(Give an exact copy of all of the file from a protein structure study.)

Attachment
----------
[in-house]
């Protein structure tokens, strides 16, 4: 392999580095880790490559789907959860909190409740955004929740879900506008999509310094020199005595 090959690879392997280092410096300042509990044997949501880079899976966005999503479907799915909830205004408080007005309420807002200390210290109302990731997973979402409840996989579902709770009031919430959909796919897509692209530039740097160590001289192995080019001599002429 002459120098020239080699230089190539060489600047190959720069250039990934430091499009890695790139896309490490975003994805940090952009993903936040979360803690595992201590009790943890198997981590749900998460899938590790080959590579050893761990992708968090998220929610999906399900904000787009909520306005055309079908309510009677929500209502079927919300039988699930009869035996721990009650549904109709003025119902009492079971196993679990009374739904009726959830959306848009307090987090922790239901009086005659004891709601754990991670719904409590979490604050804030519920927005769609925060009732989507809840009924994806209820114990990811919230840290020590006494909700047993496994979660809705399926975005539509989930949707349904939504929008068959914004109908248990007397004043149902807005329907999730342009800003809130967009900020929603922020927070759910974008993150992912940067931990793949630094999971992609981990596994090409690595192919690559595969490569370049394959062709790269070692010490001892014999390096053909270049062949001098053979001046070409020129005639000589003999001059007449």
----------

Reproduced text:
[in-house]
């Protein structure tokens, strides 16, 4: 392999580095880790490559789907959860909190409740955004929740879900506008999509310094020199005595 090959690879392997280092410096300042509990044997949501880079899976966005999503479907799915909830205004408080007005309420807002200390210290109302990731997973979402409840996989579902709770009031919430959909796919897509692209530039740097160590001289192995080019001599002429 002459120098020239080699230089190539060489600047190959720069250039990934430091499009890695790139896309490490975003994805940090952009993903936040979360803690595992201590009790943890198997981590749900998460899938590790080959590579050893761990992708968090998220929610999906399900904000787009909520306005055309079908309510009677929500209502079927919300039988699930009869035996721990009650549904109709003025119902009492079971196993679990009374739904009726959830959306848009307090987090922790239901009086005659004891709601754990991670719904409590979490604050804030519920927005769609925060009732989507809840009924994806209820114990990811919230840290020590006494909700047993496994979660809705399926975005539509989930949707349904939504929008068959914004109908248990007397004043149902807005329907999730342009800003809130967009900020929603922020927070759910974008993150992912940067931990793949630094999971992609981990596994090409690595192919690559595969490569370049394959062709790269070692010490001892014999390096053909270049062949001098053979001046070409020129005639000589003999001059007449």